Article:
I love movies. I love writing about them. Hope you like reading what I write.
Six years after Tim Burton brought us the remake/sequel to Alice in Wonderland (I’m still confused as to which it was) and added a billion and a bit dollars in gross for Disney, the inevitable and apparently eagerly anticipated sequel to that is now upon us.
Alice Through the Looking Glass follows Alice some time after the events of the previous film, having in the meantime explored some of the wonders of our world and grown somewhat. She is forced by circumstance to come back to wonderland (or “Underland” as the movie insists it is called) to save the Mad Hatter from a mysterious affliction.
Events transpire meaning that in order to save the Mad fellow, Alice must use a device called the chromosphere to travel back in time.
I love time-travel in movies & TV, myself being quite the Whovian. The way it is used here is pretty typical of some sci-fi temporal shifting movies. In order to save the day, the past must be altered, while the universe protests to it.
This is a solid and well-tried plot for any film of this type and I don’t hold anything against the screenwriters for using it to fill this adaptation of relatively plotless source material. It does enough clever things, like having Time be personified in his own little world as a German-sounding man played by Sacha Baron-Cohen. There are some plot-holes as you would expect from this, but it is kind of fun to see how all the characters from Lewis Carroll’s stories came to be the way they are.
It rarely feels forced or out of place in the strange world in which it is all set. This is an improvement on the previous film which was forced into a Harry Potter/Narnia “chosen one” narrative which culminated in one of the flattest and most boring climaxes I have ever seen in a big movie.
Another difference to the “original” 2010 film of note is the aesthetic. Burton only produced this film so some of the gothic edge has gone in favour of brighter colours and less gruesome violence. While I am very fond of visual originality (even if it’s the same originality we’ve seen from Tim for around 30 years), especially in a family film, it has to be backed up by us caring for the characters which, as I shall explain, did not happen in 2010. In this regard Looking Glass gets another point.
The biggest change in this movie is in the characters. Helena Bonham Carter and the brilliant Paul Whitehouse where always great as the Red Queen and the March Hare, respectively. All the other players in this story who had opportunity to do so in the original irritated me no end. Especially Alice.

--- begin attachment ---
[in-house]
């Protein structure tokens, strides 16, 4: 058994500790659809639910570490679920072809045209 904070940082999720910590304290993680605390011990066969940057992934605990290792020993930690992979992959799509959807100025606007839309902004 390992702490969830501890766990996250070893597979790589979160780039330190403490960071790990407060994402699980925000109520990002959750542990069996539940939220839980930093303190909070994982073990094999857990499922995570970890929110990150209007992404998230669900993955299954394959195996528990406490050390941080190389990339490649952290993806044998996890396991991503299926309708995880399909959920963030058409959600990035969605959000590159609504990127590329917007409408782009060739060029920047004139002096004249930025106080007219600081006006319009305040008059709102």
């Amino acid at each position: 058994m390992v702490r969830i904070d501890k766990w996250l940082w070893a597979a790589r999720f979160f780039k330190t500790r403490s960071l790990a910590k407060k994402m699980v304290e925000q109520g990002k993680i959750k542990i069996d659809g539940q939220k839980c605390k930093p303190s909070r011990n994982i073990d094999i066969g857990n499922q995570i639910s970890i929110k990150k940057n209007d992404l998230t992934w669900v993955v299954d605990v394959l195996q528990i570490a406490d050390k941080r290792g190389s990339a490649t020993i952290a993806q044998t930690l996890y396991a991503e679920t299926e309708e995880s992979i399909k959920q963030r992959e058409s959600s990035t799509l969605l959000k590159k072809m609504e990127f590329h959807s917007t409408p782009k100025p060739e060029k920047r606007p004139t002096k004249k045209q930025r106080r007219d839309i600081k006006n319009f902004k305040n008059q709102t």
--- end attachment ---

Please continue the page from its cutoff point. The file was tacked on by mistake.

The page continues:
The whole moody, independent teen shtick she had which ran through the whole of the 2010 film along with that nonsense about her thinking that “Underland” is a dream the whole time in a sort of backwards Wizard of Oz making her disconnected and dull is gone, thank God. In its place is a relatively normal, but kind person who I actually liked and gave a damn about. I was invested here in whether she succeeded or failed. Even if her goal is to save Johnny Depp’s Hatter who acts like all the worst parts of his Willy Wonka performance. Stick to apologising to other governments Mr Depp.
People seem split between these two recent Wonder/Underland movies. Both have flaws and take themselves way too seriously, but this film, to me is a far superior experience.
Unfortunately, this film may prove less memorable in its modest yet admirable successes than its predecessor in its abject failures. Shame.
Recommended Scenario: If you want a solid time-travel movie. Just watch the original Disney Cartoon first, the 2010 version is rubbish.
P.S Dear Filmmakers,
Make sure the song you have over the end of your film fits the movie. This one had some poppy crap about time which otherwise had no place here. Just because the movie is over and the credits are rolling does not mean that this rule should not be followed:
“All elements of a movie, including music, must match said movie either through harmony or an acceptable form of discordance.”
P.P.S It is nice to hear the late Alan Rickman’s voice as Absolem the Caterpillar/Butterfly. His voice was timeless and excellent we as cinephiles shall continue to miss him.